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George R.R. Martin: The Complete Rolling Stone Interview

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You're a congenial man, yet these books are incredibly violent. Does that ever feel at odds with these views about power and war?

The war that Tolkien wrote about was a war for the fate of civilization and the future of humanity, and that's become the template. I'm not sure that it's a good template, though. The Tolkien model led generations of fantasy writers to produce these endless series of dark lords and their evil minions who are all very ugly and wear black clothes. But the vast majority of wars throughout history are not like that. You can look back—there's so many wars. How many generations, through all of human history, have lived their entire lives in peace, without a war sometime during their lifetime, or several wars, to carry them off and wipe out their goods or their sons? World War I is much more typical of the wars of history than World War II – the kind of war you look back afterward and say, "What the hell were we fighting for? Why did all these millions of people have to die? Was it really worth it to get rid of the Austro-Hungarian Empire, that we wiped out an entire generation, and tore up half the continent? Was the War of 1812 worth fighting? The Spanish-American War? What the hell were these people fighting for?"

There's only a few wars that are really worth what they cost. I was born three years after the end of World War II. You want to be the hero. You want to stand up, whether you're Spider-Man fighting the Green Goblin, or the American saving the world from the Nazis. I was not, when I applied for Conscientious Objector status, a pacifist. I'm still not a pacifist today. It's sad to say, but I do think there are things worth fighting for. Men are still capable of great heroism. But I don't necessarily think there are heroes. That's something that's very much in my books: I believe in great characters, because I think we are great characters. We're all capable of doing great things, and of doing bad things. We have the angels and the demons inside of us, and our lives are a succession of choices.

Look at a figure like Woodrow Wilson, one of the most fascinating presidents in American history. He was despicable on racial issues. He was a Southern segregationist of the worst stripe, praising D.W. Griffith and The Birth of a Nation. He effectively was a Ku Klux Klan supporter. But in terms of foreign affairs, and the League of Nations, he had one of the great dreams of our time. The war to end all wars – we make fun of it now, but God, it was an idealistic dream. If he'd been able to achieve it, we'd be building statues of him a hundred feet high, and saying, "This was the greatest man in human history: This was the man who ended war." He was a racist who tried to end war. Now, does one cancel out the other? Well, they don't cancel out the other. You can't make him a hero or a villain. He was both. And we're all both.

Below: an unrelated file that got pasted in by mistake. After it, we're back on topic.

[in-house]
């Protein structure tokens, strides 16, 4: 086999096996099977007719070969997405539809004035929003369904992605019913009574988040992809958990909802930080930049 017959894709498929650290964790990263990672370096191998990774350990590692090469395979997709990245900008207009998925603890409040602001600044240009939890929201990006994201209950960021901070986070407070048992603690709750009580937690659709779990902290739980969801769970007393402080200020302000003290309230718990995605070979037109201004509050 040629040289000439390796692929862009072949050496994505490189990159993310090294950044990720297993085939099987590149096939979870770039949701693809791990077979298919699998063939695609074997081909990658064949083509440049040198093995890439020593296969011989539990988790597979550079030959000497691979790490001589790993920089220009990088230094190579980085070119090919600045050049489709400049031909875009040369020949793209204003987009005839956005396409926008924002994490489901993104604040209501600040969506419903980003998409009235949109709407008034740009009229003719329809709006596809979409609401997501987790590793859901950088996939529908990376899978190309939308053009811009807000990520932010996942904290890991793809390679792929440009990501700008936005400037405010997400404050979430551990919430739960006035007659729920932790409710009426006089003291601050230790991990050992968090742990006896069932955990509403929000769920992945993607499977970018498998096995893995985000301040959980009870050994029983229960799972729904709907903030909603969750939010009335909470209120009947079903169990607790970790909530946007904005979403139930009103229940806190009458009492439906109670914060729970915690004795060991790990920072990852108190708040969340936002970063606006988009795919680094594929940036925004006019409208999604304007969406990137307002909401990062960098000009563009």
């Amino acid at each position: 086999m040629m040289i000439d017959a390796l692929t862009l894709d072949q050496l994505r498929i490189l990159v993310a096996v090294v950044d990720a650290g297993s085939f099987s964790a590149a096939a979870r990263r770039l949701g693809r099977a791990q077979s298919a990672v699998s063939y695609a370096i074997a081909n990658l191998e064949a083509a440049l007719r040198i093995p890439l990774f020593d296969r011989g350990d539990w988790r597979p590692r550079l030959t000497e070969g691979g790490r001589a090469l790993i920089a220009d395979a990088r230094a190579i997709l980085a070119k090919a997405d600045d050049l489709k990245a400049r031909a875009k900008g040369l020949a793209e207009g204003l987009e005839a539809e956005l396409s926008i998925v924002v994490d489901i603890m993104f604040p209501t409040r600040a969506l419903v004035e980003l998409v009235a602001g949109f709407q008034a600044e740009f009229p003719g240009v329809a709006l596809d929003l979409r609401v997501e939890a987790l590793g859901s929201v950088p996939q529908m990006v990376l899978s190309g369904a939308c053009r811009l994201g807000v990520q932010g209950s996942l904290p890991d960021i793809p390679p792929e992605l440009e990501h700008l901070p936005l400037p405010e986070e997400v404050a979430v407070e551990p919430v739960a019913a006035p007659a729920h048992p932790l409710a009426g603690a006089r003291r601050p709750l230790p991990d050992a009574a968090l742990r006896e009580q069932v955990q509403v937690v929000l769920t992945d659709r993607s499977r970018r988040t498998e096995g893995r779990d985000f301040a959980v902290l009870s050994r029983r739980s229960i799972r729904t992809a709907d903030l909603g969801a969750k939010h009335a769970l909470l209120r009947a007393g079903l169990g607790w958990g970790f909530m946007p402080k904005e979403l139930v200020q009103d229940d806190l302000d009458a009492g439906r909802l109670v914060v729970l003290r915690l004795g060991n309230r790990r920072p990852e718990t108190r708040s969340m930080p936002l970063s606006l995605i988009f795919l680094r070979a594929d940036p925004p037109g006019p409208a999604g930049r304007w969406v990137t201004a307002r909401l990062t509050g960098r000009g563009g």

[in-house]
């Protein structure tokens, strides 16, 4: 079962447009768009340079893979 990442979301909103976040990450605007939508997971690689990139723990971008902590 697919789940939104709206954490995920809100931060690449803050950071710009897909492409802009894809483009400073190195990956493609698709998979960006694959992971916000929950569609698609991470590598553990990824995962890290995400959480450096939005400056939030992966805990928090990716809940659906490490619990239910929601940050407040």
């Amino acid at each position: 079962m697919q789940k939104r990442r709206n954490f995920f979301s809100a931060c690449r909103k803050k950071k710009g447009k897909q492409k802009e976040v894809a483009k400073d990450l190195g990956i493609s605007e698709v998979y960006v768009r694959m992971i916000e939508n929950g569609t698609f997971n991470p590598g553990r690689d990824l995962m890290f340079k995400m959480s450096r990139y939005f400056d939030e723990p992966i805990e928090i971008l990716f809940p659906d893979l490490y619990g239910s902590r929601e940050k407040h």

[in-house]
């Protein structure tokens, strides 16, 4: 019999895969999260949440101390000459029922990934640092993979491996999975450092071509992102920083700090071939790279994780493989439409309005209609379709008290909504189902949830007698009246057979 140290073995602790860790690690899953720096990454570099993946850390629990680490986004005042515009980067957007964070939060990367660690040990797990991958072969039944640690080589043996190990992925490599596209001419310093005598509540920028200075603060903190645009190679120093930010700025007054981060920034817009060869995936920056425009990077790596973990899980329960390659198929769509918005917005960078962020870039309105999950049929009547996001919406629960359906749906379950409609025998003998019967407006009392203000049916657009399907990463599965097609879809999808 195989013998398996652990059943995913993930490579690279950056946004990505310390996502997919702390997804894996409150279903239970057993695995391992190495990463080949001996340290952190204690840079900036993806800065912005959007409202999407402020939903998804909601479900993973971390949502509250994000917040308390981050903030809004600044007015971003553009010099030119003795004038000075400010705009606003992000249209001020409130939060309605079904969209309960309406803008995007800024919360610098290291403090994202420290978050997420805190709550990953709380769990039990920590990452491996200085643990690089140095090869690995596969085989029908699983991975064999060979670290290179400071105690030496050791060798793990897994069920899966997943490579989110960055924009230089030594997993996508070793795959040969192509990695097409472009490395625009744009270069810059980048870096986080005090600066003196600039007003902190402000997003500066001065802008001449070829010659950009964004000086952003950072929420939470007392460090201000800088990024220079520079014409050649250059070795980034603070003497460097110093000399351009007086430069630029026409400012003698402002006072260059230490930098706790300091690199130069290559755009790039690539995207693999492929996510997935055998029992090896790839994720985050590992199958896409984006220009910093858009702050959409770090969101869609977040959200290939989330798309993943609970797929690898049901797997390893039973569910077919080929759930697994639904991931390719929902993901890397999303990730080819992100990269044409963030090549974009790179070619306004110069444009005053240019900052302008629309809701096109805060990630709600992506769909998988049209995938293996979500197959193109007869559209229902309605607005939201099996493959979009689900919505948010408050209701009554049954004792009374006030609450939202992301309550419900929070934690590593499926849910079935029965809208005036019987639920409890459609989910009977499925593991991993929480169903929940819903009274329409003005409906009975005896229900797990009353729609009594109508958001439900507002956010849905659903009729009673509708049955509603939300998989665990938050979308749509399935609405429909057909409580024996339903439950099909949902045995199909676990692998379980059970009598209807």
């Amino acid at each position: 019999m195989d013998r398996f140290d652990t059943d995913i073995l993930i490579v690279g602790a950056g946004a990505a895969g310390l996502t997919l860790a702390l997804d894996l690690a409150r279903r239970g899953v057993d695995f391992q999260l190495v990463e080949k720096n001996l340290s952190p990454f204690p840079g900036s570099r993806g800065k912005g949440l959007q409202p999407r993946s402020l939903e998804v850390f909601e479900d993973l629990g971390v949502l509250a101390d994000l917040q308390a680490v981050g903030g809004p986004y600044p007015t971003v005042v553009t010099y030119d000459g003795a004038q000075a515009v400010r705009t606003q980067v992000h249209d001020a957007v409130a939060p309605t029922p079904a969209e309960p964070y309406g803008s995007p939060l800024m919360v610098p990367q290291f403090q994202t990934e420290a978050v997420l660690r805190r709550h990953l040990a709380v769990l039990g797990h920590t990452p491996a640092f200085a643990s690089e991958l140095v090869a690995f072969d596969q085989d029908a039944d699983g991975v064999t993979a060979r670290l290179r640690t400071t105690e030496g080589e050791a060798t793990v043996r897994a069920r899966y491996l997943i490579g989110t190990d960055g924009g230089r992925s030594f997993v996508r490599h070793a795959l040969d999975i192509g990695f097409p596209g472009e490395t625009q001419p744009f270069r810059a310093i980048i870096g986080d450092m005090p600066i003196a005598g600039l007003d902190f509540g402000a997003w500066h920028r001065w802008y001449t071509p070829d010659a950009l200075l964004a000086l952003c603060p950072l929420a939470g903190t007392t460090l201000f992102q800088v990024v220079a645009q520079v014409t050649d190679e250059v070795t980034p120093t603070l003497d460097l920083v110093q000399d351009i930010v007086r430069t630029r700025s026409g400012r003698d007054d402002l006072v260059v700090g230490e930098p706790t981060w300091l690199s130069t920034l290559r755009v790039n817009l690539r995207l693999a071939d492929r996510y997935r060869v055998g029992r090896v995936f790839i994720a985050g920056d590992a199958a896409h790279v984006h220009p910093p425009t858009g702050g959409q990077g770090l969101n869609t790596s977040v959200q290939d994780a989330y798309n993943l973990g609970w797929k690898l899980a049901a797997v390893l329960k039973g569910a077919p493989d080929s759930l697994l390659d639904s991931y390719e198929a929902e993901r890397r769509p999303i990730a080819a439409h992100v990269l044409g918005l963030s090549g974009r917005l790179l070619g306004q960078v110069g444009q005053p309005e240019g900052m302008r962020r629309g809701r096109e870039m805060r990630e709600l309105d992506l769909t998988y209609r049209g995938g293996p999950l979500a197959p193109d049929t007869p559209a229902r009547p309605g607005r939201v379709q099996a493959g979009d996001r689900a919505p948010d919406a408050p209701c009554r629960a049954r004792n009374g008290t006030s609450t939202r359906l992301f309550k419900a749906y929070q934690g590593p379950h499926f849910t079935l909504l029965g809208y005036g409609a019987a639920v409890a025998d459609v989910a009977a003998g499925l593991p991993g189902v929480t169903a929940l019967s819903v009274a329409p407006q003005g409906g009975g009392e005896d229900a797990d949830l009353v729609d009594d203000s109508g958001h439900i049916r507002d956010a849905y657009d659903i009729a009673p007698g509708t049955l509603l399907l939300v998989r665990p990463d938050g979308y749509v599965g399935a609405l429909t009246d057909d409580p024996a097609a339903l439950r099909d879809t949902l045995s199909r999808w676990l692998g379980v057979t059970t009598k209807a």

That seems to apply as well to your fantasy or magic elements: If there's a God of Light, he seems awful. Are the walking dead out of the north beyond any reclaim? And then there's Daenerys's dragons: They seem kind of promising, like they could be a force of justice or good. 

Yes, that's the way they seem. I hope. [Laughs] I don't necessarily want to tell you what I'm thinking but to return to what I pointed at earlier, I like people that ask these questions, not necessarily provide them with the answers. So as the books unfold, there will be more and more to think about in these regards.

Again, there's always the question, in politics and in the fiction that I'm writing — which has a political basis to it — of whether the ends ever justify the means? And are the means a worthy means? We see a moral evolution, perhaps, on the part of the human race. But there are collapses and detours, and strange periods of aberration. Remember, we had democracy in ancient Greece. We had a republic in ancient Rome, and yet then somehow for the better part of 2000 years, we forget about those forms of government in most of the world and went to dictatorship, despotism, monarchy, of various forms. Only slowly did those form of government that we now look at and say are better kind of creep back in. So it's not a straight-line kind of thing. Human beings are too interesting for that. [Laughs]

Sometimes people read what happens in these books and they wonder how these fates befall your characters – such as when Ned Stark is beheaded. He's the moral compass, and then he's gone. 

Well, that was my intent. I knew right from the beginning that Ned wasn't going to survive. For one thing, many of the stars are his children, and you'd have to remove daddy for them to come into their own. That was part of it: I wanted to remove the certainty. There are moments in motion pictures or in books where the death of a character has enormous impact, not only because you miss the character and you identified with the character, but also because the remaining characters are now in serious trouble. Both as a writer and as a reader I like stories that surprise me. Hitchcock's Psycho has tremendous impact because Janet Leigh is the movie's star: She's stealing, traveling across country – are the cops going to get her? – and all that. The next thing is, she's being knifed in the shower – you're only 40 minutes into the movie. What the hell is happening? The star just died! After that, you really don't know what the hell is going to happen. It's great; I loved that. That's what I was going for with Ned: The protector who was keeping it all together, who had his own men and his own children, all of that is swept off the board. So that makes it much more suspenseful. Jeopardy is really there.